Serious neurologic events occurred in 1 (1.3%) placebo patient (myelitis), 1 (1.4%) placebo/infliximab patient (coma and convulsions), and 3 (1.5%) infliximab 5 or 7.5-mg/kg patients (hemiparesis, neuroma, optic neuritis). Optic neuritis was reported after dose escalation to infliximab 7.5 mg/kg. The patient with hemiparesis (unrelated to study agent) was subsequently noted to have had a cerebrovascular accident with slight left-sided sensorimotor loss from which he recovered. All of these neurologic events had resolved at the time of the last followup visit.

One patient in the placebo/infliximab group had a possible delayed hypersensitivity reaction (1 week after crossover to infliximab) reported as fever and myalgia. This patient had antibodies to infliximab and discontinued study agent infusions at week 30 due to bronchospasm and receipt of etanercept. Neither possible anaphylactic reactions nor congestive heart failure were reported.

Autoantibodies (ANA and anti-dsDNA).

Among patients who were negative for ANA at baseline, newly positive ANAs (titer ≥1:40) were detected in 8 (11.0%) placebo patients, 40 (59.7%) placebo/infliximab patients, and 119 (61.7%) infliximab patients. For newly positive ANAs (titer ≥1:320), respective occurrences were 1 (1.4%), 17 (25.4%), and 74 (38.3%) patients. Among patients who were negative for anti-dsDNA at baseline, newly positive findings were detected in no patients who received placebo only, 14 (20.9%) patients in the placebo/infliximab group, and 63 (32.6%) patients in the infliximab 5 or 7.5-mg/kg group.

Four patients had lupus erythematosus syndrome (Table 2): 2 in the placebo/infliximab group (after crossover to infliximab) and 2 in the infliximab 5 or 7.5-mg/kg group. In the placebo/infliximab group, 1 patient had severe arthralgia of multiple joints after crossover that resulted in study agent discontinuation (arthralgia resolved), and another had swelling and pain of finger joints after crossover. This patient completed study treatment, at which time the swelling had resolved, but the pain was ongoing. In the infliximab group, 1 patient had drug-induced systemic lupus erythematosus (SLE) during treatment with the 5-mg/kg dose (resolved without treatment, and the patient completed treatment with infliximab 5 mg/kg followed by 7.5 mg/kg), and a second patient discontinued treatment with infliximab 7.5 mg/kg due to pleurisy, pericarditis, pulmonary embolism (resolved), and SLE and antiphospholipid syndrome (ongoing at time of discontinuation). Two patients had uveitis after escalation to infliximab 7.5 mg/kg.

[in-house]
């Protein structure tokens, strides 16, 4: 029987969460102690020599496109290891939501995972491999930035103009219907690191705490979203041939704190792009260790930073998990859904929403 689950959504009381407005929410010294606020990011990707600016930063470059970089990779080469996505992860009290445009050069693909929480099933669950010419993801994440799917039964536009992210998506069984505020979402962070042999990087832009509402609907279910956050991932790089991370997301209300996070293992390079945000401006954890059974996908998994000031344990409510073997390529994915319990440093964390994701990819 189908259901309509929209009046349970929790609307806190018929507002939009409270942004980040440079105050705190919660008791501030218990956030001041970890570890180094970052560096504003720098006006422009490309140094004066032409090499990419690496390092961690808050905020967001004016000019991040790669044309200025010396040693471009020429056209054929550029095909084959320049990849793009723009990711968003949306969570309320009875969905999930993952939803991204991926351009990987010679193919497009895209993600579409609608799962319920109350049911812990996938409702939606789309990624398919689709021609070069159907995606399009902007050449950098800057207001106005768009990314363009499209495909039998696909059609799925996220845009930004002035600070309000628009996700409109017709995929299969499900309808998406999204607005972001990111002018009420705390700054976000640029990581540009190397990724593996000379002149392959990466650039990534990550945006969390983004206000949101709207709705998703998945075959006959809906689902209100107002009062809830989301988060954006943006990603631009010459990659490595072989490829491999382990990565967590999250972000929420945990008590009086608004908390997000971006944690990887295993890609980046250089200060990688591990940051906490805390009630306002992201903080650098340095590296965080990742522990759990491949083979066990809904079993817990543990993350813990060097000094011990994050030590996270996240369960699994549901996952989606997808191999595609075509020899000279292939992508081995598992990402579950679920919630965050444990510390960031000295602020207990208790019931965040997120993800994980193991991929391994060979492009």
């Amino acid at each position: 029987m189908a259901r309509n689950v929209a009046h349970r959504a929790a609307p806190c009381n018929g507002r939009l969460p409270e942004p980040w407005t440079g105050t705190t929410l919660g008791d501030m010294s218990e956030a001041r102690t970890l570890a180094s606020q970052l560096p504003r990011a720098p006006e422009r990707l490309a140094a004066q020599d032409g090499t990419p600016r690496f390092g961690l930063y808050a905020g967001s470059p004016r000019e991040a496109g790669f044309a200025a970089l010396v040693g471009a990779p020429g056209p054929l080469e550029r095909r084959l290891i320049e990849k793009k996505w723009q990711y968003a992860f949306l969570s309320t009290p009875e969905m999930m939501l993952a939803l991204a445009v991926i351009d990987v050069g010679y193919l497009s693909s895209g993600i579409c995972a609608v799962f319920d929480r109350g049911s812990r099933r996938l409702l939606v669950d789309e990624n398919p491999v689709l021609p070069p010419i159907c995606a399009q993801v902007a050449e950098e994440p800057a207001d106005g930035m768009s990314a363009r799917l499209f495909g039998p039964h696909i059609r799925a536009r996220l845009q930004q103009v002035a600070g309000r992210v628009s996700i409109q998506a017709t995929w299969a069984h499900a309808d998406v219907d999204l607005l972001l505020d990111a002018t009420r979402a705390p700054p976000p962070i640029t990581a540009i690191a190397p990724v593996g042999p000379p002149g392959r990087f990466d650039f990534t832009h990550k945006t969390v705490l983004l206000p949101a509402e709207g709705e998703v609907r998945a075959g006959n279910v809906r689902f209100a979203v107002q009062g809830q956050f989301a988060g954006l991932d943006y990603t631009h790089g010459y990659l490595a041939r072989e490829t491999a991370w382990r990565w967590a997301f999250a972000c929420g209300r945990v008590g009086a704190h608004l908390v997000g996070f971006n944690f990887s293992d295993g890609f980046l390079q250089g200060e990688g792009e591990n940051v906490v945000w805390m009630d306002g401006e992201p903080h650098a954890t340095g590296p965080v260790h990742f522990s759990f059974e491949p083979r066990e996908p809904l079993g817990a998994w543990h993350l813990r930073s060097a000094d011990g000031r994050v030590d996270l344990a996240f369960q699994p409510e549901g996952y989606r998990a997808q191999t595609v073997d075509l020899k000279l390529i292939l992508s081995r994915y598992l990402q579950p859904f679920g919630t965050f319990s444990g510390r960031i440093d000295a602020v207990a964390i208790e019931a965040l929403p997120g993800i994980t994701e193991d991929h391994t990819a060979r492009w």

Immunogenicity and infusion reactions.

Through week 24, 6 (3.0%) of 199 infliximab patients with appropriate samples had antibodies to infliximab. Through week 102, the incidences of antibodies to infliximab were 5 (7.9%) of 63, 5 (6.0%) of 83, and 13 (14.0%) of 93, respectively, for placebo/infliximab 5-mg/kg treatment (weeks 24–102), infliximab 5-mg/kg treatment (weeks 0–102), and infliximab 7.5-mg/kg treatment (weeks 36–102). For the placebo/infliximab group (weeks 24–102), 7 (11.1%) of 63 patients were antibody negative, versus 7 (8.4%) of 83 for the infliximab 5-mg/kg group (weeks 0–102) and 8 (8.6%) of 93 for the infliximab 7.5-mg/kg group (weeks 36–102). Among the 7 patients who were antibody positive at week 24, 6 were positive and 1 was negative at week 102. The majority of patients who were antibody negative at week 24 (n = 68) were classified as inconclusive at week 102 (n = 52). Seven patients were antibody negative at week 24 but positive at week 102. The majority of patients who were classified as antibody inconclusive at week 24 (n = 163) had the same status at week 102 (n = 142). Of the patients classified as inconclusive at week 24, 10 were antibody positive and 11 were antibody negative at week 102.